Try listening to and really focusing on an interesting or challenging podcast or audiobook, for instance. Focus on the story and not letting your mind wander. Not only will it take your mind off the discomfort of a tough workout, but it can also act to train the brain for longer endurance trials going forward. 

For some types of training, using a spin bike or a treadmill at the gym for instance, you can set up a tablet to mimic what the participants in the research did. Look for apps that have simple brain training games. Start with the easier tasks and try to focus on them while working out for as long as possible. With time and practice you should find that time to fatigue, both mental and physical, gets longer.  

Or, a Mentally-Stimulating Pre-Workout

Another way this might work to help you train your brain for greater endurance is to fatigue the mind before a training session. In training for a marathon, for instance, a typical weekend workout is a long run, maybe 16 miles. 

Try performing some of those simple brain training computer tasks or games before the training run. Engage in the tasks for 20, 30, even 60 minutes, as long as it takes to get the brain fatigued. Then, going out for the run you’ll find it more difficult. Your brain is already tired and ready to quit. 

This may seem counterintuitive, but there is evidence that adding in some of this kind of training can help endurance athletes build up their mental muscle so to speak. Running already fatigued forces you to push that mental muscle harder and to extend the time to exhaustion. Start slowly with this kind of training, with just a little mental training before a medium run and building up to longer sessions. 

Endurance runners need strength training too. Check out this ISSA blog to get your runners lifting and getting stronger and faster. 

Add in Visualization and Positive Self-Talk

The idea of training the brain to fatigue is new. It may revolutionize endurance training. But there are also some tried and true methods for improving your mental state before and during difficult workouts, races, and athletic events. 

Visualization is a classic strategy many athletes use to focus on an event. The night before, morning of, and immediately before a race are good times to close your eyes and picture yourself in it. Visualize specifics, like how you’ll start the event, getting through a particularly difficult part, or crossing the finish line. Imagine yourself doing well, meeting goals.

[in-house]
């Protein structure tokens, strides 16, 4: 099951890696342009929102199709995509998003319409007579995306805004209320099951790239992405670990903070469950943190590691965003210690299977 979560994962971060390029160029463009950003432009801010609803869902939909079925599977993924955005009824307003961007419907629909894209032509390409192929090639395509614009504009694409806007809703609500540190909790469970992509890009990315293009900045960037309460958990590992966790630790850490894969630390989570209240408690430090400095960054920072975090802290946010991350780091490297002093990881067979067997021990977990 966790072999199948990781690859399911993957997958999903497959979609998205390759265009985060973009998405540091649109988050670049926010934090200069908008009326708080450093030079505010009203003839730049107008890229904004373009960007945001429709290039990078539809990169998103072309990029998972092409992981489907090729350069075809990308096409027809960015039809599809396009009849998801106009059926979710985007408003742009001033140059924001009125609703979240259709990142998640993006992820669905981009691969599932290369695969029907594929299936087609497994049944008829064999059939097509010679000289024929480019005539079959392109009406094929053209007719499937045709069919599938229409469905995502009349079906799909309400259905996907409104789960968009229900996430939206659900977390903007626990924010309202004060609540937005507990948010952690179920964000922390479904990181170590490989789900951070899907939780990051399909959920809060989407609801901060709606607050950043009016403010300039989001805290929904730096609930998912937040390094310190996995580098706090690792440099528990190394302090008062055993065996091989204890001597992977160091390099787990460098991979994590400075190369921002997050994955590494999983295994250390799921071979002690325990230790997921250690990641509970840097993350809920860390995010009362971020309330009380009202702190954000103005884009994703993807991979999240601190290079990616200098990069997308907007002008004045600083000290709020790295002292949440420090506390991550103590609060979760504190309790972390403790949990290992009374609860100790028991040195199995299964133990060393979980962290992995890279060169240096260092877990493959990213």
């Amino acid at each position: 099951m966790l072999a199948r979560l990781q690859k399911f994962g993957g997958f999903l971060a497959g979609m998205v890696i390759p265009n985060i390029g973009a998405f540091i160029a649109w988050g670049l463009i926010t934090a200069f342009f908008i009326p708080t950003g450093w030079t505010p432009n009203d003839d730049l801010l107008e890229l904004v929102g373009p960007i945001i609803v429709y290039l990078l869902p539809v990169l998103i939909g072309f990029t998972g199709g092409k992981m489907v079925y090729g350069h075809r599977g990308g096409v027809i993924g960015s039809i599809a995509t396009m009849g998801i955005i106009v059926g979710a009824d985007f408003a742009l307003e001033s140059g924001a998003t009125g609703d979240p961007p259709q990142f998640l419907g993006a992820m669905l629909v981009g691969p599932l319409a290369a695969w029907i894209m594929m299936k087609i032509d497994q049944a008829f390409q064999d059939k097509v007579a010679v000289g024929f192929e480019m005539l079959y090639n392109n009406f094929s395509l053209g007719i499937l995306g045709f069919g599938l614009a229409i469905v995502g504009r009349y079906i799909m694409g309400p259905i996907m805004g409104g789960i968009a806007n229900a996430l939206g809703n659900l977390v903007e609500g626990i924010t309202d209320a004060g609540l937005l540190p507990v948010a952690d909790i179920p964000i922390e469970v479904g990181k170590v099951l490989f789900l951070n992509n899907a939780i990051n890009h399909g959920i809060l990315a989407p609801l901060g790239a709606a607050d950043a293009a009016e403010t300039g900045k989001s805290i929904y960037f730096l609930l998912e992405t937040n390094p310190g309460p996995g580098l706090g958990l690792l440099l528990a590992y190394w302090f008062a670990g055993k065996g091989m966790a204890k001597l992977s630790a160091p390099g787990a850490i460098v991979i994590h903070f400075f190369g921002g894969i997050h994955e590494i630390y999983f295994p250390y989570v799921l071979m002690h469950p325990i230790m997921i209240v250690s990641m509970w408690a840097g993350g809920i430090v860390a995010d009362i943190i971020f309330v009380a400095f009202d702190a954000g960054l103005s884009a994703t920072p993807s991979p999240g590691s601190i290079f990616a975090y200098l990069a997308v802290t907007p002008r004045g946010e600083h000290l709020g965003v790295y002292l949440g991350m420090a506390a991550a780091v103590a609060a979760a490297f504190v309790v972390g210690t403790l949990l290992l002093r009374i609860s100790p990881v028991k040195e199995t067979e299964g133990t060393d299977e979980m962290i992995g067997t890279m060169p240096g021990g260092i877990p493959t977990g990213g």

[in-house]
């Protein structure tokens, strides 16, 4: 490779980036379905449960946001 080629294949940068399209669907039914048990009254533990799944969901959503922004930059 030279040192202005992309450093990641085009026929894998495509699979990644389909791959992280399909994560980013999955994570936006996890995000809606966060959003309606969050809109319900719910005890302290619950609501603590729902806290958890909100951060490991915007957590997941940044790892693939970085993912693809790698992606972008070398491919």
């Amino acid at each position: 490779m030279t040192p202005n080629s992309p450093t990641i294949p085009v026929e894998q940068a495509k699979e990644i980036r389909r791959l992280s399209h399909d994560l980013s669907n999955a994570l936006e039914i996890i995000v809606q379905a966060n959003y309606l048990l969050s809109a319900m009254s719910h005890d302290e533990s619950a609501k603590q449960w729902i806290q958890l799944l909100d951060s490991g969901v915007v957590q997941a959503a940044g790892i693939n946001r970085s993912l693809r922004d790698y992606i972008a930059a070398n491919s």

During an event, positive self-talk can convince your body and brain to keep going. Most people find their own unique ways of doing this, but the overall message should be positive and encouraging: “You can do this,” “finish strong,” “halfway through, almost there,” and so on. Practice this during training sessions, especially using them to silence negative thoughts. 

Practice Objectivity and Focusing on the Moment

The brain can get overwhelmed in the middle of an endurance event, getting all emotional and stressed. During training, practice being objective about challenges and goals, and try to take the emotion out of it. When you feel like quitting, ask why and reject any emotional feelings like fear and doubt. Instead, focus on the objective: “Yes, my legs are aching, but I can probably push through a little longer.”

Another aspect of endurance training and events that can cause the brain to get overwhelmed is anticipation. You think about how far away the finish line is, what your time is going to be, and how you’ll feel at the end. This leads to stress and earlier fatigue. Practice focusing only on what your body feels like and where you are in each moment to be able to push past fatigue and doubt. 

Brain training is for real. Evidence backs up its usefulness in athletic performance, and endurance in particular. For you, for clients who are athletes, and for your amateur endurance clients, try some of these strategies to battle fatigue and improve mental strength. 

Interested in training athletes? Consider completing the ISSA course in Strength and Conditioning certification



1. Staiano, W., Merlini, M., and Marcora S.M. (2015, May). A Randomized Controlled Trial of Brain Endurance Training (BET) to Reduce Fatigue During Endurance Exercise. ACSM Annual Meeting. Retrieved from